Then one day Jesus walked to his desk and said, “Follow me and be my disciple.” So Matthew got up and followed him. (Mt. 9:9).
For those of us who already follow Jesus, this is easy to understand. How could we not get up and run after Him? How could we not leave everything behind to be His?
But if you have yet to follow Jesus, Matt’s decision probably sounds ludicrous and incredibly foolish—especially when you consider his decision left him with no financial safety net.
Unlike his fisherman counterparts, when Matt walked away from his desk, his tax collectors booth, he could never go back—ever. It was in his contract. When Matthew chose to follow Jesus, he officially chose to be unemployed for life. See, he didn’t have the skills to engage in another profession, nor would anyone hire someone who still reeked of being a tax collector. It was bad for business.
We must understand, when Matt chose to follow Jesus, his decision was all or nothing. There was no turning back. There was nothing to turn back to.
Can you picture this?
What are you thinking now? What thoughts are running through your mind? What emotions are flooding your heart?
Just the thought of this scenario makes my anxiety curl up in the fetal position and shudder in terror. No safety net. No assurances. Just hope. Trust. And what else?
Beloved, we have the book. We know the end of the story. We know in no uncertain terms that Matthew was making the right decision.
But how did he know? The story had not played itself out yet. Was he afraid? What propelled him out of that booth, away from the security of his job and wealth? What made him run into Jesus’ arms?
Jesus wasn’t an unknown when he called Matthew, but He wasn’t widely known yet either. He was at the beginning of His ministry. Oh, people were talking, speculating, and wondering who He was. And how He taught with authority was the talk of the town as were His miracles. But it was also His approachability, His compassion, His love that drew the people Him. That drew Matthew to Him.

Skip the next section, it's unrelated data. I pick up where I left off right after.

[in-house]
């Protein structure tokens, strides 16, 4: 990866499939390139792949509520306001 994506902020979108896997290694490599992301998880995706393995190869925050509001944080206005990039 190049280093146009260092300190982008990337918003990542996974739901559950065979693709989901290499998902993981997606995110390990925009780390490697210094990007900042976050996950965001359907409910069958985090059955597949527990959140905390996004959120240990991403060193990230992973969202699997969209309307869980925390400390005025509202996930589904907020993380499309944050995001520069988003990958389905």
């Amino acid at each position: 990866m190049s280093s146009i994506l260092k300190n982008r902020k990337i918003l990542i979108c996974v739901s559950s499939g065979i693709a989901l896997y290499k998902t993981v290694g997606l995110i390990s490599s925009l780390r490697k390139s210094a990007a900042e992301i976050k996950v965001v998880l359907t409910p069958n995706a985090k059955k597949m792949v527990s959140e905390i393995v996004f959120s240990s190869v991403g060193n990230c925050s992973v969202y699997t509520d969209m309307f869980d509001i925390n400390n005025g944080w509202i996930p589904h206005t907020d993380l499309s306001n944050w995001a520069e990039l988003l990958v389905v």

See, Matthew was a pariah.
When I read the Bible, I use the information I have to try to picture the author and characters. These were real, flesh-and-bone people. Men and women who lived, loved, and died. They all had dreams and ambitions.
So with Matthew, I imagine a man who had no family as there is no mention of them in Scripture. His pride fed his greed as he swindled his people to amass his wealth. However, loneliness settled in making him feel empty and cold. Even his gold became meaningless. It brought him no joy or acceptance or love. Plus the stench of his trade clung to it and him much like the stink does on a skunk. And what friendships he had, were shallow. People coveted his money more than his company. But they were happy to party with him and have a good time—as long as he footed the bill.
Or maybe you don’t have to imagine. Maybe you already know.
When he chose to follow Jesus, Matt went from outcast to chosen. From despised to wanted. From shunned to belonging to the Son of God. And his stench was replaced by the perfume of heaven. He finally had a hope and a future. A purpose.
Plus, his education and skills of observation and record keeping also got new life and purpose.
Oh, how I wish I could read his journal. His raw, uncensored journal where he wrestled to understand Jesus’ teachings. Where he expressed his awe and wonder over the miracles he had witnessed—and was allowed to perform! To experience his astonishment over the ancient prophecies he saw come to life and be fulfilled.
But we do! We have his book. Through his words, we get to see what he saw and experience what he experienced. All the while we are cognizant of his passion, excitement, and determination to prove to his Jewish brothers and sisters (and us) that Jesus was their long-awaited Messiah. The Eternal King of David. The Son of the Living God. The Lamb who takes away the sins of the world. He challenges them and us to put our faith and trust in Him. To follow Him. To believe in Him and to believe Him.